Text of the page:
Look beyond the nose of BMW's M3 and M4 — but you might like them even less

Road Cars

The design of the new BMW M3 and M4 has proved challenging, writes Andrew Frankel. But there are big changes elsewhere in the cars too, and they are likely to prove just as divisive

2021 BMW M3 front

There's plenty of interesting engineering in the 2021 BMW M3 — if you can look beyond its styling

I hope that the response of the general public to the reveal of the new BMW M3 and M4 is somewhat more charitable than that I’ve seen among the diehard car fans who read the specialist motoring press. Because despite the fact that there are plenty of interesting developments on the engineering side of this car, all anyone appears to want to talk about is its appearance.

Then again, when a car manufacturer launches a car with such a startling face, it’s hard to look past it to any beauty that may lie beyond or, indeed, beneath. I tend not to dwell on looks not just because they’re entirely subjective but also because I am no better judge of such matters than anyone else. But while there are few brave souls who have popped their heads over the parapet to say how much they admire BMW’s brave and individualistic design, I reside with the overwhelming majority (of respondents I’ve seen) who are struggling to imagine the design studio full of BMW board members all going ‘yup, works for me.’ Yet clearly, it did.

front view of 2021 BMW M3 and M4

M3 (left) and M4 have caused a stir

But let’s leave it at that and focus on what it might be like to drive and live with. And there are some big changes. First is that while there will be a standard M3 and M4 in Europe and beyond, these cars are not coming to the UK. We only get the more expensive (think £65 to £70k) ‘Competition’ versions. These of course have nothing whatever to do with actual competition but just come with more power and a longer feature list than standard cars. All versions are still powered by a 3-litre straight six engine, but it’s a new unit, providing the ‘Comp’ cars with 503bhp, a substantial increase on the 444bhp of the old M4 Comp. There’s a slug more torque too. So far, so good.

Few could have expected these new M cars to look so challenging or weigh quite so much.

Interestingly and for the first time on any M3 or M4, four-wheel drive will now be an optional extra which, when fitted, will likely drop the claimed 0-62mph time of 3.9sec to around 3.5sec or lower. Most significantly however will be the introduction of the first ever M3 Touring. So BMW’s new M-car comes with more power, a choice of two- or four-wheel drive and two-, four- or five-door bodywork. Lots of power, lots of choice, everyone’s happy. Right?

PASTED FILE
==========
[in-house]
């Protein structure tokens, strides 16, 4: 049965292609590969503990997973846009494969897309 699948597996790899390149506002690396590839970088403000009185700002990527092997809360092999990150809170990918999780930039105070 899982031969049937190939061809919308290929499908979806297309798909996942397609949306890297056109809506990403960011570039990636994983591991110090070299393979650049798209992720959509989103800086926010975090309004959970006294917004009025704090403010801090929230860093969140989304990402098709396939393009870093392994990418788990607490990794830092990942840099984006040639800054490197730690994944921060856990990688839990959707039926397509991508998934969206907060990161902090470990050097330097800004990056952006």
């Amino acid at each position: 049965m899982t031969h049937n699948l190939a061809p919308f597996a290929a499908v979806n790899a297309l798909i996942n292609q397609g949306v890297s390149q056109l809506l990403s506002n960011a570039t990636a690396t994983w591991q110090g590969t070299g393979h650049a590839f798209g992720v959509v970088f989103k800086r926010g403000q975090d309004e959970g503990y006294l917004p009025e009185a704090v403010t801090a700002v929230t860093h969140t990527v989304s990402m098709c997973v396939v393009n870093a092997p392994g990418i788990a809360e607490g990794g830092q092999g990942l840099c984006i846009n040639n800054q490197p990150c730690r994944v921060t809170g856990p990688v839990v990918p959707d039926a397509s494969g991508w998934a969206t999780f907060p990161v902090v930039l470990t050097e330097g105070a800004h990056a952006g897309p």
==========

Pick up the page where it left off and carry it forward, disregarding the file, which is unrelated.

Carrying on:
Well maybe not, because something else has been added that some customers might find rather less palatable: weight. Astonishingly and according to BMW’s own data, the new M4 Competition weighs 185kg more than the old car when it was introduced in 2016. Its kerbweight is 1725kg before you option in four-wheel drive which will likely take its mass to 1800kg or beyond. Imagine then what a four-wheel drive M3 Touring with estate bodywork might weigh…

Rear view of 2021 BMW M3 and M4

Meanwhile something else has been removed: the manual gearbox. Actually you can still get a three-pedal M3 or M4 but only on the standard version which isn’t coming to Britain. Moreover while its two-pedal predecessor had a double-clutch transmission, the new car is available only with a conventional automatic gearbox. And that has never happened before.

On paper this is as puzzling a car as it is in the pictures. You expect dramatic design from BMW and it is the way of most flesh to put on weight over time, but few could have expected these new M cars to look so challenging or weigh quite so much.

Of course we must not prejudge the car, because no one outside the company has driven it and the moment we start judging cars by how they appear to be in print rather than how they actually are in the real world is the moment I find myself out of a job.

Automatic gearstick in the 2021 BMW M3 and M4

It's auto-only for M3 and M4 buyers

Interior of the 2021 BMW M3 and M4

Besides, everything I see about this car, not just its increased power and weight but an expected hike in price plus the fact it is longer, higher and wider than its forebear suggests to me that there is something else going on here, namely a subtle repositioning of the M3/M4 brand. My guess is that it is being nudged upmarket to create greater differentiation between it and the 2-series based M2, the Competition version of which is currently my favourite BMW by a distance and against which the M4 has been unfavourably compared rather too often, I imagine, for BMW’s comfort.

The key fact is that there’s an all-new 2-series due next year which means there’ll be a similarly new M2 not far behind. And you can bet every pedal in your footwell it will still be manual – even in the UK – and both weigh and cost substantially less. So perhaps the M3 and M4 is now being aimed at more mature types who like four-wheel drive an estate bodywork, or armchair generals more interested in telling others how fast their car goes than how it goes fast. Or it could just confound its doubters and turn out to bloody brilliant. We’ll find out in the spring.